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  •   Kramer Officially On Rehrmann's Ticket

        Democratic gubernatorial candidate Eileen Rehrmann with running mate Sidney Kramer.
    Democratic gubernatorial candidate Eileen Rehrmann introduces running mate Sidney Kramer. (By Gerald Martineau /The Washington Post)
    By Manuel Perez-Rivas
    Washington Post Staff Writer
    Tuesday, June 16, 1998; Page B06

    Former Montgomery County executive Sidney Kramer reemerged after an eight-year absence from the political limelight yesterday to officially join Democrat Eileen M. Rehrmann's ticket in the Maryland gubernatorial race.

    Yesterday's announcement had been leaked days earlier. But for Kramer, his appearance at Rehrmann's new Laurel headquarters marked the start of his first formal campaign since his dramatic loss to Neal Potter in the 1990 race for county executive. At that time, Kramer was the heavily favored incumbent -- with gubernatorial aspirations of his own -- yet Potter (D) rode an anti-development wave that led to Kramer's defeat.

    Now, the former executive will get second billing in a campaign that political analysts widely consider an underdog to the well-funded reelection effort of incumbent Gov. Parris N. Glendening (D).

    During his eight-year hiatus, Kramer, 72, tried to stay involved in Democratic Party politics. He has considered running for General Assembly, and he helped the party raise money. He also frequently conferred with Montgomery County Executive Douglas M. Duncan (D), who named him to represent the county on the D.C. Water and Sewer Authority.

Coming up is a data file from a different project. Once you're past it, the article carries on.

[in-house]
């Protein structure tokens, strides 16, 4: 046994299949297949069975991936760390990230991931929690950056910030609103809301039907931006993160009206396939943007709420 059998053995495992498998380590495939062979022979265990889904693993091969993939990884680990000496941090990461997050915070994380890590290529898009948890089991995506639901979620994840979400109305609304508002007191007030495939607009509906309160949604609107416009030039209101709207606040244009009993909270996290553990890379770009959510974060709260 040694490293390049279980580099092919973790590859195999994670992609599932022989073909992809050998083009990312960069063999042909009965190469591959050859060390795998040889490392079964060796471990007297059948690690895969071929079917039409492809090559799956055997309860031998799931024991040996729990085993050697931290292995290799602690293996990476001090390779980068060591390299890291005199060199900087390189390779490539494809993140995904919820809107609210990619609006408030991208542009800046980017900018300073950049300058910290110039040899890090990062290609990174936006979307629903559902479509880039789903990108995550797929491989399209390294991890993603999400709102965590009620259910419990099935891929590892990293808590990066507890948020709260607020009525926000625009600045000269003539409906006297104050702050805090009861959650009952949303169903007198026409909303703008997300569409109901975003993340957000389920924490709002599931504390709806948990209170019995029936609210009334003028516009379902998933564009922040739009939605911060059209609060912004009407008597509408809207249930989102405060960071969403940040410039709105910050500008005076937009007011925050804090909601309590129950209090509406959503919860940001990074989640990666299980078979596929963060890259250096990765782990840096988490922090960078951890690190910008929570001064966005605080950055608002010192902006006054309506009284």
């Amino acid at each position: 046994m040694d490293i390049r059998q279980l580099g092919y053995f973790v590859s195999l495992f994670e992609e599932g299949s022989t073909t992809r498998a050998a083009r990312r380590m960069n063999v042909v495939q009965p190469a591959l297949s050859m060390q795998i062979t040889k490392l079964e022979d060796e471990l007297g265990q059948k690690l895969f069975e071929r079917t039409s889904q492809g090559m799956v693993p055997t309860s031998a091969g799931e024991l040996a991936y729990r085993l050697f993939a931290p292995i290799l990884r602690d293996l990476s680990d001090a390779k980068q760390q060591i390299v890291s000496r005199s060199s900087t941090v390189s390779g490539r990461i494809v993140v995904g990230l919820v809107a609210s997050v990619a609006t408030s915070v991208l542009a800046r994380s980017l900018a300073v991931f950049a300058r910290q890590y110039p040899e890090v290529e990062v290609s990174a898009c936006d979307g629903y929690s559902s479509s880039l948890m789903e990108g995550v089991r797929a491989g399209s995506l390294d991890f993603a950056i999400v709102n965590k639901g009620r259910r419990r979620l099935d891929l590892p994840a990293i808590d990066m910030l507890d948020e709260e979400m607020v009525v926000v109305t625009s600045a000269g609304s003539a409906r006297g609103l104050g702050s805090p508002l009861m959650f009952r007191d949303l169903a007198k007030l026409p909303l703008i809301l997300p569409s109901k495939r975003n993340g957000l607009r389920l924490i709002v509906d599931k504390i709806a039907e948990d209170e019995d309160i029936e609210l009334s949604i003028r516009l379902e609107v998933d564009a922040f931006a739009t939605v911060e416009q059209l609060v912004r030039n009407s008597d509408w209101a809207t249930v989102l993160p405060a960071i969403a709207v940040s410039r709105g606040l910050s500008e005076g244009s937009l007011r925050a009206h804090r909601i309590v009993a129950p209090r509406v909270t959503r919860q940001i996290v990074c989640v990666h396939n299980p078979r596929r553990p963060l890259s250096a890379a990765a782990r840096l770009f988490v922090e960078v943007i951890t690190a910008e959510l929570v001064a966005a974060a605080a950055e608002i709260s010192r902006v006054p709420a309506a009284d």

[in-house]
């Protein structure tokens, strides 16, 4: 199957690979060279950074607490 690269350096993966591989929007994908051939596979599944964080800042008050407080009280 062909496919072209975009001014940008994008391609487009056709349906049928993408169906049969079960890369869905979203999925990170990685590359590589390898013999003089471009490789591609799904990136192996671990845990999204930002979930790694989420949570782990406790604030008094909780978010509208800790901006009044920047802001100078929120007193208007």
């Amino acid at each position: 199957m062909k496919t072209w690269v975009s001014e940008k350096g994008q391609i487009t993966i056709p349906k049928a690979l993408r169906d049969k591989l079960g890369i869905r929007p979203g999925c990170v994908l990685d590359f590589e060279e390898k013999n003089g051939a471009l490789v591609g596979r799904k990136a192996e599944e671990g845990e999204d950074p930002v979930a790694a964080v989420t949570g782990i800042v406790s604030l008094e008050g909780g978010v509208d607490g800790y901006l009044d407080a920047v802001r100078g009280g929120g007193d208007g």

Yet his work has been largely behind-the-scenes. Yesterday, he seemed to genuinely enjoy his return before the cameras and cheering campaign supporters.

    "I haven't had this kind of reception and applause since my bar mitzvah," he said with a big smile moments after Rehrmann introduced him as her running mate.

    With Kramer on board, Rehrmann adds a recognizable Democrat from the state's most populous jurisdiction to her campaign. He also is a businessman with considerable ties to the business and development community in one of Maryland's wealthiest counties.

    Rehrmann also gets a lieutenant governor candidate who has made no secret about his dislike of Glendening.

    Kramer said that his desire to defeat Glendening gave him a sense of purpose that helped fuel his decision to reenter the political arena. "The person who is sitting in the office now is not giving the people of this state what they deserve, and you can sum that up in one word: integrity," he said.

    It is unclear, however, how much his presence on the ticket will help Rehrmann at the polls in September. As the Harford County executive, she remains a relative unknown to voters in the Washington region.

    Bethesda pollster Keith Haller said the addition of Kramer to the ticket could help Rehrmann win back some of the Montgomery voters she likely lost with her support for slots at state racetracks.

    Even so, Haller observed that many of Kramer's former supporters are probably now supporters of current Montgomery Executive Douglas M. Duncan. And Duncan (D) is soon expected to endorse Glendening's candidacy.

    "Whatever political base he enjoyed was probably transferred to Doug Duncan, and Duncan is moving in the opposite direction," Haller said.

    Peter Hamm, a spokesman for the Glendening campaign, said that Kramer does not solve one of Rehrmann's biggest problems in Montgomery. "She's still the slots and casinos candidate and we believe that the majority of Montgomery County voters are opposed to that."

    Kramer, however, said he believes the key issue is integrity, which he said he and Rehrmann have and Glendening does not.

    "As I go out and talk to people, I ask them 'What do you think of our governor?' And they'll look and they'll say 'We don't really like him.' I'll ask why and they'll say 'We don't know why,' " he said. "I want to define for them why he has that reputation."

    © Copyright 1998 The Washington Post Company

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